Pelotage Cowl

the pattern and tips for JUMBO knitting


Have you been itching to try GIANT knitting needles, but not sure how to do it? This is a super-duper simple cowl pattern with lots of tips on how to knit on HUGE needles with HUGE yarn. There are instructions for using wool top as a substitute for expensive jumbo yarn. This is a great project to knit when you are short on time and need a last minute gift. It takes less than an hour to knit. Or, just make it for yourself, because it is HUGELY fun.

SIZES : 
one size

YARN  : (see tip #2)
200 grams (7 oz) of wool top

FINISHED DIMENSIONS : 
Circumference: 26 inches
Height: 5 inches

NEEDLES : (see tip #4)
US 50 (25mm) 24-inch (60cm) circular needles or size to obtain the correct gauge

GAUGE : (see tip # 1) 
4 stitches & 4 rows = 4 inches in STOCKINETTE stitch

NOTIONS : (see tip #3) 
stitch marker

SKILLS : 
knitting in the round

LEVEL :
beginner


pattern


PATTERN NOTES :
Before you start knitting, I HIGHLY recommend reading the TIPS section.

Cast On 26 stitches.

Join to knit in the round. Place marker at the beginning of the round.

Knit 2 rows. 

Bind Off all stitches. Break wool top, leaving a 6 inch tail.

Weave in ends. TA-DA! You’re finished! 


tips


Tip # 1
GAUGE : 
4 stitches & 4 rows = 4 inches in stockinette stitch

With HUGE needles and wool top (see the YARN section below), your gauge is never going to be exact. The wool top creates variable stitch sizes. Do not obsess over the gauge. This is not a sweater that needs to fit your figure perfectly; it is a cowl that needs to fit over your head. The irregularity of the stitch size will make your cowl one of a kind. With the gauge, do the best you can. Just keep in mind that if your gauge is significantly different, your finished dimensions will be, too.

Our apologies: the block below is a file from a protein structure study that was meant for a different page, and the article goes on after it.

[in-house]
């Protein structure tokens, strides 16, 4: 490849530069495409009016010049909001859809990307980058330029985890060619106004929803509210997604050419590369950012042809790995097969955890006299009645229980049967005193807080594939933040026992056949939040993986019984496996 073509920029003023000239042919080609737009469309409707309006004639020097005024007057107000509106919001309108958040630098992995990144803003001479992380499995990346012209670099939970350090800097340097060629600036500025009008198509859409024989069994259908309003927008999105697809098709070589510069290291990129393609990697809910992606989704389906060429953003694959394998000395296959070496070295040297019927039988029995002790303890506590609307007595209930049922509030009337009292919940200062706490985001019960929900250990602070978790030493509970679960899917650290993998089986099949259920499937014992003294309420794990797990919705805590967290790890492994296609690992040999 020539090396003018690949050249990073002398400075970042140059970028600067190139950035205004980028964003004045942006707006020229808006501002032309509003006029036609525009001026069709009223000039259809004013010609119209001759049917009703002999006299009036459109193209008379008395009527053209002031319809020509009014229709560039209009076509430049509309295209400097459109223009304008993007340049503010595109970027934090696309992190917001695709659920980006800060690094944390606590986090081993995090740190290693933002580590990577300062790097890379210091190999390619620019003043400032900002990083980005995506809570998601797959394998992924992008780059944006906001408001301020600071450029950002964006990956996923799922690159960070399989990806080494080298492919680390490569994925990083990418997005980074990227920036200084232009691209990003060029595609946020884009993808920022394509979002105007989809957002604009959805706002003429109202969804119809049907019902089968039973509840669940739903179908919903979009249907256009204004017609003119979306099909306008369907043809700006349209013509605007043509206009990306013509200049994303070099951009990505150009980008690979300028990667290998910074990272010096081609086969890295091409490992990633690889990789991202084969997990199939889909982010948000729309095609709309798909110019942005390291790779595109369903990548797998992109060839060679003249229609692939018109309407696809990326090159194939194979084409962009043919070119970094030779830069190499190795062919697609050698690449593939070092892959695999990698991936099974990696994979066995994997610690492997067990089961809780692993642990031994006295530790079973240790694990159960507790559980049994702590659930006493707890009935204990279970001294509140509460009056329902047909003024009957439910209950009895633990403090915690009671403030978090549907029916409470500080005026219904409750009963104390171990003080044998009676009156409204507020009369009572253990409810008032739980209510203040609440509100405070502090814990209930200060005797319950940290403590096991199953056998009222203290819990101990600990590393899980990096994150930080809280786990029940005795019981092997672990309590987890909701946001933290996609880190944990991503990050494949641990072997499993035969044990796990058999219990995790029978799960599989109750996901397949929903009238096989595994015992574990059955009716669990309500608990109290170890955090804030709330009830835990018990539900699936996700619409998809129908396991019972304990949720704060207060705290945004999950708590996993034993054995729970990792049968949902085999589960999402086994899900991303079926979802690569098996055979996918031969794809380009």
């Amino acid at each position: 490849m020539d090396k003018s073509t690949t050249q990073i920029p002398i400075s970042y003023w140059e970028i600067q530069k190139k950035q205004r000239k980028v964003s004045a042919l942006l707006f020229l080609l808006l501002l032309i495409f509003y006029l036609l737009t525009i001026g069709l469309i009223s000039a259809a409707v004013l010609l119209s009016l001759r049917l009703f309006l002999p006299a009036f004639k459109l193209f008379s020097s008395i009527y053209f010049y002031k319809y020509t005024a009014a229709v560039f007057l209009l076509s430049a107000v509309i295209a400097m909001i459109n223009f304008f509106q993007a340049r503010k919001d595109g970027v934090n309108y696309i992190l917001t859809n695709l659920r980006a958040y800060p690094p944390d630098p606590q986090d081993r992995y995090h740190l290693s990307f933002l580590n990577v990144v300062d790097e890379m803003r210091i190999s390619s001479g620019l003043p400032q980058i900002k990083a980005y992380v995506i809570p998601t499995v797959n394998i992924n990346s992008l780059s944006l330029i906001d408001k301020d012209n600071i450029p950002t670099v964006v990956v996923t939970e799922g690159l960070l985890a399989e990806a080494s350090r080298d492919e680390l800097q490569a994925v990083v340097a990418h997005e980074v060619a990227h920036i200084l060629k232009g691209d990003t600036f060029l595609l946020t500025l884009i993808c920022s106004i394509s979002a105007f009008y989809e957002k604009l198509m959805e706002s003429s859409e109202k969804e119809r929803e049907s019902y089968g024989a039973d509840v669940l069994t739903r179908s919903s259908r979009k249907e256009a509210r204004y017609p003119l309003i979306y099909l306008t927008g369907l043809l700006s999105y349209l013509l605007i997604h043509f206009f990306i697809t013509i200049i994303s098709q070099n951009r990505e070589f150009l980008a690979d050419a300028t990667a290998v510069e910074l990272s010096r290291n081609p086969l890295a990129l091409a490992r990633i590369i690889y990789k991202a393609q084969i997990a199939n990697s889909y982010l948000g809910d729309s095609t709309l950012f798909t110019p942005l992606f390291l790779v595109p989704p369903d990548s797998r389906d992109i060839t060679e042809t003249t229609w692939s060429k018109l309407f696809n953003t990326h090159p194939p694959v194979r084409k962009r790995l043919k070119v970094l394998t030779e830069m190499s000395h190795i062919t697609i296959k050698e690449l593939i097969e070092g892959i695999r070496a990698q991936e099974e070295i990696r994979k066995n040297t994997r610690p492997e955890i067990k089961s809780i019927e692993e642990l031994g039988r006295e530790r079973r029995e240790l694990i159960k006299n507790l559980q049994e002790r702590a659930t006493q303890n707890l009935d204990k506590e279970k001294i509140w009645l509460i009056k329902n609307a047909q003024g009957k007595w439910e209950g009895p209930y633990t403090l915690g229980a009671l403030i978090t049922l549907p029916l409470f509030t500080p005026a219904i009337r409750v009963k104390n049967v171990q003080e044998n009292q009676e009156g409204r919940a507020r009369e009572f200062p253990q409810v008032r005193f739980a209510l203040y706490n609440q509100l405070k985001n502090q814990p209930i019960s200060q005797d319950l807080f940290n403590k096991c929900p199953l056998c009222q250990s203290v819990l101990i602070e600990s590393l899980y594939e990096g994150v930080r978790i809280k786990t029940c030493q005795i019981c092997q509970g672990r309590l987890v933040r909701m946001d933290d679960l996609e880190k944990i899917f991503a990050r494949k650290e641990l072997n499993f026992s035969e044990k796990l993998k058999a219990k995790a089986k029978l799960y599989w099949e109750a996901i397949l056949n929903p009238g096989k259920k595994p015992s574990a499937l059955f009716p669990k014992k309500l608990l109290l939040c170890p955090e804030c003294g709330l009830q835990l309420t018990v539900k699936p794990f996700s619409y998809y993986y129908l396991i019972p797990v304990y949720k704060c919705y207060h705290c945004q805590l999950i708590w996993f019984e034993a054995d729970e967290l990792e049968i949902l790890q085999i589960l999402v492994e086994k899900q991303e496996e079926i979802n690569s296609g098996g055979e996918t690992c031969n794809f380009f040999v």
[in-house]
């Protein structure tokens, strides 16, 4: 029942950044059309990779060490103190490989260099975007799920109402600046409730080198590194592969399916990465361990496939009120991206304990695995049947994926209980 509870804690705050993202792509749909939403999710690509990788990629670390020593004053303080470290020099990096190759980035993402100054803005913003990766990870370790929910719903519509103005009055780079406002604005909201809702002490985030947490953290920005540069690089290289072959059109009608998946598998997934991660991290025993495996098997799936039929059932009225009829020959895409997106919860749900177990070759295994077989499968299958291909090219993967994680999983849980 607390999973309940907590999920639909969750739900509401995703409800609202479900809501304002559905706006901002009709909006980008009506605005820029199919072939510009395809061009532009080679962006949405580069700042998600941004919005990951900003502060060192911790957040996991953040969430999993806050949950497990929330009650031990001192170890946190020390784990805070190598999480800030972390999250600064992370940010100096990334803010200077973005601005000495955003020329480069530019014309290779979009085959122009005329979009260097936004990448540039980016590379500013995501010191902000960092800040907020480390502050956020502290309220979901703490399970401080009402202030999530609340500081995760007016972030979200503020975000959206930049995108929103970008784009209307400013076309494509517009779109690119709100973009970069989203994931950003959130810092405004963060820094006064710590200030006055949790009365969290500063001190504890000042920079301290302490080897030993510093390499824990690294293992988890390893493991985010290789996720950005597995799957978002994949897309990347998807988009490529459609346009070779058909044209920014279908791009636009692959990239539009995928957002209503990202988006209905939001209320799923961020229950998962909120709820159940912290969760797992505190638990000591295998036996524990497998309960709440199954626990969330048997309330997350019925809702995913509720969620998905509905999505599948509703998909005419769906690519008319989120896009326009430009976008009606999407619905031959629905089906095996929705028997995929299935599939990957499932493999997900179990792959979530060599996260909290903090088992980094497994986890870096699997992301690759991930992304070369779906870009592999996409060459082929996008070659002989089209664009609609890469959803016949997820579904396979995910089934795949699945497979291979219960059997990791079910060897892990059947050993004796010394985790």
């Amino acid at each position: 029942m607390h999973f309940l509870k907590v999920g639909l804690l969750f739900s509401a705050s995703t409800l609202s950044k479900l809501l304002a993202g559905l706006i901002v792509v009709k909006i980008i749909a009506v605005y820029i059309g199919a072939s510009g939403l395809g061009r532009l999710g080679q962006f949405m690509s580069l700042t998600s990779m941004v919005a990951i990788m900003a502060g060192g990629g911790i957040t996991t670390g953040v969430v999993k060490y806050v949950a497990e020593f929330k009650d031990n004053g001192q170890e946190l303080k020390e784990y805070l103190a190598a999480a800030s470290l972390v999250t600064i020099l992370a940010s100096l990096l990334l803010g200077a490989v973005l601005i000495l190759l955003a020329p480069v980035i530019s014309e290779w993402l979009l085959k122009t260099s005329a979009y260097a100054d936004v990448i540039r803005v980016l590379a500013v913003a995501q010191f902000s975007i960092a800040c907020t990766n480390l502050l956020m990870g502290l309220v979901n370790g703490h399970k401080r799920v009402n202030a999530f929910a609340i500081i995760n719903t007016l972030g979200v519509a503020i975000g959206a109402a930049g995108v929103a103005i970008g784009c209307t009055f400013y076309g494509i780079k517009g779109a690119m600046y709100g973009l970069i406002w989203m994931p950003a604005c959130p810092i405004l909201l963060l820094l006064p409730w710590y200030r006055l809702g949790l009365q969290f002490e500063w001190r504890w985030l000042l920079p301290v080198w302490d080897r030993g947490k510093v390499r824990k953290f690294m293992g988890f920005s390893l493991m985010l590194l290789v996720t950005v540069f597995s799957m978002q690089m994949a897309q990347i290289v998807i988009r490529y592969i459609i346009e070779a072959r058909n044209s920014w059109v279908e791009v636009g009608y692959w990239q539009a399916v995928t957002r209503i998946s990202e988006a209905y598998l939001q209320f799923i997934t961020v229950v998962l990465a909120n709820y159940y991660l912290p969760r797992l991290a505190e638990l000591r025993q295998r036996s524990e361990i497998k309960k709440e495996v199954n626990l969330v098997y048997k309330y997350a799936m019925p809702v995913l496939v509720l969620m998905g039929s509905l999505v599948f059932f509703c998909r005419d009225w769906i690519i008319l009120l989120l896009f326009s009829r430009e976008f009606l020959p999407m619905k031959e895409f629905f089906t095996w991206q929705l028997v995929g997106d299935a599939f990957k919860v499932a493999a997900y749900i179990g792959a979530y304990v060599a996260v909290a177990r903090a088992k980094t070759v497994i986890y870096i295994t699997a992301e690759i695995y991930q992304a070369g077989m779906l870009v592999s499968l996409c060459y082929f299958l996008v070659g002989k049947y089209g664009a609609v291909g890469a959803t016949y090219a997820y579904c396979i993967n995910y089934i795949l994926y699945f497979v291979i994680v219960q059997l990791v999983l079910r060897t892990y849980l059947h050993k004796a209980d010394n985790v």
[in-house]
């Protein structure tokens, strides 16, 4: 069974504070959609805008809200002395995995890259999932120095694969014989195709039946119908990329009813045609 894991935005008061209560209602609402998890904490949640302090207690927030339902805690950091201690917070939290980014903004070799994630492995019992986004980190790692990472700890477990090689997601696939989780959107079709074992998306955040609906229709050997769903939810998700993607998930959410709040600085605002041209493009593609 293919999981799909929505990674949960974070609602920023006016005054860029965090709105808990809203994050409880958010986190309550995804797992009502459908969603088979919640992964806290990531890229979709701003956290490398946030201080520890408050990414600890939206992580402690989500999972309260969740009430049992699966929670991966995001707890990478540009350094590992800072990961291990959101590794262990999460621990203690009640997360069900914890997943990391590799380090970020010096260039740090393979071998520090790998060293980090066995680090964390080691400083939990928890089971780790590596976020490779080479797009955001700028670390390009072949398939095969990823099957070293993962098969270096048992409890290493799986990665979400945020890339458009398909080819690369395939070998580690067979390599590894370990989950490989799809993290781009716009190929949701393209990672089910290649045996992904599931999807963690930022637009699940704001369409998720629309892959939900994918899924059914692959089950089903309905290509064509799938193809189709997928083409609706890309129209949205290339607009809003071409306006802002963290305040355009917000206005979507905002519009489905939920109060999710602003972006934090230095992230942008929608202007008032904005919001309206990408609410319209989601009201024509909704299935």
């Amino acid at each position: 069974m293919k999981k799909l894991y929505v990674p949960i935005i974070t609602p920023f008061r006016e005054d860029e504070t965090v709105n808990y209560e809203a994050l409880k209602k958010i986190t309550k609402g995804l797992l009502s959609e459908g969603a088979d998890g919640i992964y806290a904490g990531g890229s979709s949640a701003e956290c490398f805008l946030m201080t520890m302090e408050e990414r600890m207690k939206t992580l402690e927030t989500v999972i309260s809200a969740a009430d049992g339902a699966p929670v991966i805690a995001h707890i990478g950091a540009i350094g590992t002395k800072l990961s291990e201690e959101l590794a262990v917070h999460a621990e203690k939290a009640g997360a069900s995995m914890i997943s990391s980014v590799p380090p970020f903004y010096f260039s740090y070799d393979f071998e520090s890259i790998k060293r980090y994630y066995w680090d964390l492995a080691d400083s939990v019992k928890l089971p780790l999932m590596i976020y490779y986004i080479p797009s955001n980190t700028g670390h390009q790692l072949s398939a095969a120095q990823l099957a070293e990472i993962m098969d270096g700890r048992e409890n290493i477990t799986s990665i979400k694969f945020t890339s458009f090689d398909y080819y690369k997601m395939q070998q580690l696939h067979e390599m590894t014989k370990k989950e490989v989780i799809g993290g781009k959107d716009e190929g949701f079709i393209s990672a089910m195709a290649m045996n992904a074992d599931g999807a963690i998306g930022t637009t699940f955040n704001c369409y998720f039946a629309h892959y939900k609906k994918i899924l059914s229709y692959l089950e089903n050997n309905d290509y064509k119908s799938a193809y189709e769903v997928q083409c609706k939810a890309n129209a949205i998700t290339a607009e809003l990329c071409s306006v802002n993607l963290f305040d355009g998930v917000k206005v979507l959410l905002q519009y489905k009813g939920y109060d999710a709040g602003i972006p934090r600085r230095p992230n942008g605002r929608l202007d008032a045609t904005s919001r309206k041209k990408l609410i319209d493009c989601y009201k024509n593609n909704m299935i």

Tip #2
YARN  : 
200 grams (7 oz) of wool top 

Yarn large enough to get the gauge you need for JUMBO stitches can be expensive. I suggest using wool top. For this cowl, I used two luscious lumps of Southern Cross Fiber top (one in “cavern”50% Falkland Wool, 25% mulberry Silk, 25% Royal Alpaca and the other in “midnight tweed”100% Texel Wool). I do not suggest using roving. One of the lovely things about top is that the fibers have been processed and combed and are all laying neatly parallel to one another. The fibers in roving are only roughly parallel to one another. Roving will be a bit harder to work with and more likely to shed and pill when your cowl is finished.

 

Tip #3
NOTIONS :
stitch marker

Save yourself some money. Don’t buy huge stitch markers. Use an elastic hair tie to marker the beginning of the round.

 

Tip #4
NEEDLES : 
US 50 (25mm) 24-inch (60cm) circular needles or size to obtain the correct gauge

You can get some HUGE needles for pretty cheap. I got my size 50 24”circular needles from my LYS for $10.95. They are made by Knitter’s Pride. If you don’t have a LYS that carries these needles, then you shouldn’t have any trouble finding them online. Here is a photo of my size 50 needles next to my size 7 needles. Using the size 50 needles can be a bit like knitting with pointy broomsticks, so be patient with yourself. Remember how awkward it felt when you started knitting? Like that, JUMBO knitting just takes a bit of getting used to.

 

preparing the wool top:

In order to get more yardage out of your wool top, consider splitting it. Simply unwind your ball of top, find the end and carefully split the single strand into two or even three strands. Gently pull the fibers apart from one end of the strand all the way to the other end. You should now have two (or three) equal lengths of wool top to work with. Wind them back into balls for knitting.